Click here to read reviewer Barbara Bamberger Scott's take on Drowning in Gruel.
Does the phrase “drowning in gruel” conjure up a pleasant feeling for you? No? Me neither, which is what the author of Drowning In Gruel intended. Specifically, author George Singlton is referring to a fictitious town called “Gruel” in the Deep South – South Carolina, specifically. Doesn’t sounds as pretty as Charleston, South Carolina, does it? It isn’t supposed to.
Gruel is a “one stop light” kind of town. The townsfolk are small in number, but Gruel’s meager population does not mean that its residents are not interesting. In nineteen short stories, Southern writer George Singleton unveils the quirky lives of the residents of Gruel. Many are running schemes against each other or have unique plans (often being to make money). There are strange goings-on in the stories, such as in “Runt,” where a dog named Sister gives birth to twenty-four puppies and the owner hits the road to go on tour with Sister and her brood to gain notoriety and make money. The tour goes awry; the owner ends up cutting it short and ultimately finds out that his wife has left him.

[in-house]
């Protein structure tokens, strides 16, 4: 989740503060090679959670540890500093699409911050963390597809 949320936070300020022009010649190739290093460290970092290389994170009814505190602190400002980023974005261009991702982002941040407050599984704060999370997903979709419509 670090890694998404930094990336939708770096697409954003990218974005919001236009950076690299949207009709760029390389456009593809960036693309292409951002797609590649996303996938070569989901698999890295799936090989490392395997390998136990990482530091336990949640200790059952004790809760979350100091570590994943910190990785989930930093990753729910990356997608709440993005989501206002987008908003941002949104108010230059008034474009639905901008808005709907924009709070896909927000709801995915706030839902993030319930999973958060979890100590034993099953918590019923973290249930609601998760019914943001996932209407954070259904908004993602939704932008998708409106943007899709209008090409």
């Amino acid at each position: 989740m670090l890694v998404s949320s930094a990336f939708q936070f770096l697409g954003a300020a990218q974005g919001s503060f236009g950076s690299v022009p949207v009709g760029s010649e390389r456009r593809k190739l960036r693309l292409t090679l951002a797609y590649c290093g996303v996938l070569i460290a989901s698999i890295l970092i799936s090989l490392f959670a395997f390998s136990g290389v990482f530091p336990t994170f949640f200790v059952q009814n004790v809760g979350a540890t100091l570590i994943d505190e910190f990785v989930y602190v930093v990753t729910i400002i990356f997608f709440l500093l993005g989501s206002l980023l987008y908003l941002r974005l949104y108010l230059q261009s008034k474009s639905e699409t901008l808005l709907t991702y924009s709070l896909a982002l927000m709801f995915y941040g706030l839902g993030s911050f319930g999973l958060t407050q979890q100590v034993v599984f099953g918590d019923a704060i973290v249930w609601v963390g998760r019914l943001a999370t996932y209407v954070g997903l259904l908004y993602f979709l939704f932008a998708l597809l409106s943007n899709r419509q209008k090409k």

In other stories, citizens do oddball things like giving a wife a gas mask for Valentine’s Day or driving in hazardous snowy conditions with half-inflated tires for no logical reason. One man who wanders through Gruel has a dog that is a “healer,” and his owner makes a living off of the dog’s seemingly magical powers. Other people pass through Gruel, where a woman participates in a car-decorating contest by gluing cat claws all over her Volkswagen Beetle.
If I had to describe Drowning in Gruel in one word, it would be “quirky.” While I cannot say that I enjoyed every story (19 in all) in this book, I did enjoy the majority of them and was amused by the political references in the stories (Go Democrats!). Drowning In Gruel is thought-provoking and funny at the same time. When you are in the mood for some short stories that will make you laugh and think, pick up Drowning In Gruel.